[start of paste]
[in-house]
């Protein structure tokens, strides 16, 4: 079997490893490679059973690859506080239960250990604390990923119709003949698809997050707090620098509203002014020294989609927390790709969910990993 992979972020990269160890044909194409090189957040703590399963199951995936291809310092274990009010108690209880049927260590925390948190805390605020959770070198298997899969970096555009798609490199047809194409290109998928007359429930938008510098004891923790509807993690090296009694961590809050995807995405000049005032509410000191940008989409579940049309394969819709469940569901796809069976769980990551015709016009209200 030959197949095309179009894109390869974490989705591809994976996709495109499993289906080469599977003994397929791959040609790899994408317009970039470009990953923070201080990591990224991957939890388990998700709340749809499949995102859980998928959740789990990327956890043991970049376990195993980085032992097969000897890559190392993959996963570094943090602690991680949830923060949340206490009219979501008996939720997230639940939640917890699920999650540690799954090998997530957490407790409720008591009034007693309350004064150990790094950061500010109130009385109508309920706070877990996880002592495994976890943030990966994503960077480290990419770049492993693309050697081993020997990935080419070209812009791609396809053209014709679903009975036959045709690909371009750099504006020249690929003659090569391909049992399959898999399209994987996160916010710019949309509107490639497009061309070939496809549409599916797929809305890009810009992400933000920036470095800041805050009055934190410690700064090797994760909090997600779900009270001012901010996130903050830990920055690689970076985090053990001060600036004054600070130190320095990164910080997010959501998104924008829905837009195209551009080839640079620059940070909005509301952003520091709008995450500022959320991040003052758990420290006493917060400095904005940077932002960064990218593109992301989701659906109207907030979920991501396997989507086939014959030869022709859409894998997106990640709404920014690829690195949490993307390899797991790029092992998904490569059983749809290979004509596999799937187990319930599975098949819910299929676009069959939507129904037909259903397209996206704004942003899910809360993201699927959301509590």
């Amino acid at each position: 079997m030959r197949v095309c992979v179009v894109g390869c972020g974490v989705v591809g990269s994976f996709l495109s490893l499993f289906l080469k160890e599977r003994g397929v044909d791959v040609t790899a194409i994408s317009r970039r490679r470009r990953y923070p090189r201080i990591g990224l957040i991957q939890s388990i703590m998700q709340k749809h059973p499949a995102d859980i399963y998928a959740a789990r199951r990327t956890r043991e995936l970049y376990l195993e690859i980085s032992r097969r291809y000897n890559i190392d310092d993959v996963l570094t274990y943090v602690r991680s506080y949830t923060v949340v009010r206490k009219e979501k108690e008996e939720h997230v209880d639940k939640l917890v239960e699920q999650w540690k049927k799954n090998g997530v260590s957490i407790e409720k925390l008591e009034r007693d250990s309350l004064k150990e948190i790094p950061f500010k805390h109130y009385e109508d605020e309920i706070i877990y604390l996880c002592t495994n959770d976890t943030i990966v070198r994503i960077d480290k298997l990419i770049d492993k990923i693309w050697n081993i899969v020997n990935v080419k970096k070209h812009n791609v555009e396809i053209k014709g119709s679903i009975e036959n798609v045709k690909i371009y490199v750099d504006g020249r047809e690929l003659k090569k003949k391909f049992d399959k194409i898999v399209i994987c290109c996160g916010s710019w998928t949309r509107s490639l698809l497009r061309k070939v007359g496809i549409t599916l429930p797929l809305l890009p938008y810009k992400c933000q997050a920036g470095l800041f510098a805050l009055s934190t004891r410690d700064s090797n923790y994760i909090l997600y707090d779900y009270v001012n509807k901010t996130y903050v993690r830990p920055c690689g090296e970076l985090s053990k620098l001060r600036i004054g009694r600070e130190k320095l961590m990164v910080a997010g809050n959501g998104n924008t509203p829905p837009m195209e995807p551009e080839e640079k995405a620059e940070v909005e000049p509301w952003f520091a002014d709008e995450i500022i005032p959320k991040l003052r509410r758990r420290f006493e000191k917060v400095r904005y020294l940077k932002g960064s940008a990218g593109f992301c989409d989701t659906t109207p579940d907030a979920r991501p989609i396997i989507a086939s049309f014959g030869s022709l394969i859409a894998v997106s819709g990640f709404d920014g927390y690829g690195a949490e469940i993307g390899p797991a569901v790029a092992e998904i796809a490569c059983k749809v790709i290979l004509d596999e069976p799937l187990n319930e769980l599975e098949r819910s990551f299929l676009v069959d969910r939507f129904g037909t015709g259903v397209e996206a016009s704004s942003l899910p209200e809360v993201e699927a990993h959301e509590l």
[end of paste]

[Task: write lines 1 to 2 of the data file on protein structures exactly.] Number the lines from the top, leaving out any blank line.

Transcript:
[in-house]
């Protein structure tokens, strides 16, 4: 079997490893490679059973690859506080239960250990604390990923119709003949698809997050707090620098509203002014020294989609927390790709969910990993 992979972020990269160890044909194409090189957040703590399963199951995936291809310092274990009010108690209880049927260590925390948190805390605020959770070198298997899969970096555009798609490199047809194409290109998928007359429930938008510098004891923790509807993690090296009694961590809050995807995405000049005032509410000191940008989409579940049309394969819709469940569901796809069976769980990551015709016009209200 030959197949095309179009894109390869974490989705591809994976996709495109499993289906080469599977003994397929791959040609790899994408317009970039470009990953923070201080990591990224991957939890388990998700709340749809499949995102859980998928959740789990990327956890043991970049376990195993980085032992097969000897890559190392993959996963570094943090602690991680949830923060949340206490009219979501008996939720997230639940939640917890699920999650540690799954090998997530957490407790409720008591009034007693309350004064150990790094950061500010109130009385109508309920706070877990996880002592495994976890943030990966994503960077480290990419770049492993693309050697081993020997990935080419070209812009791609396809053209014709679903009975036959045709690909371009750099504006020249690929003659090569391909049992399959898999399209994987996160916010710019949309509107490639497009061309070939496809549409599916797929809305890009810009992400933000920036470095800041805050009055934190410690700064090797994760909090997600779900009270001012901010996130903050830990920055690689970076985090053990001060600036004054600070130190320095990164910080997010959501998104924008829905837009195209551009080839640079620059940070909005509301952003520091709008995450500022959320991040003052758990420290006493917060400095904005940077932002960064990218593109992301989701659906109207907030979920991501396997989507086939014959030869022709859409894998997106990640709404920014690829690195949490993307390899797991790029092992998904490569059983749809290979004509596999799937187990319930599975098949819910299929676009069959939507129904037909259903397209996206704004942003899910809360993201699927959301509590």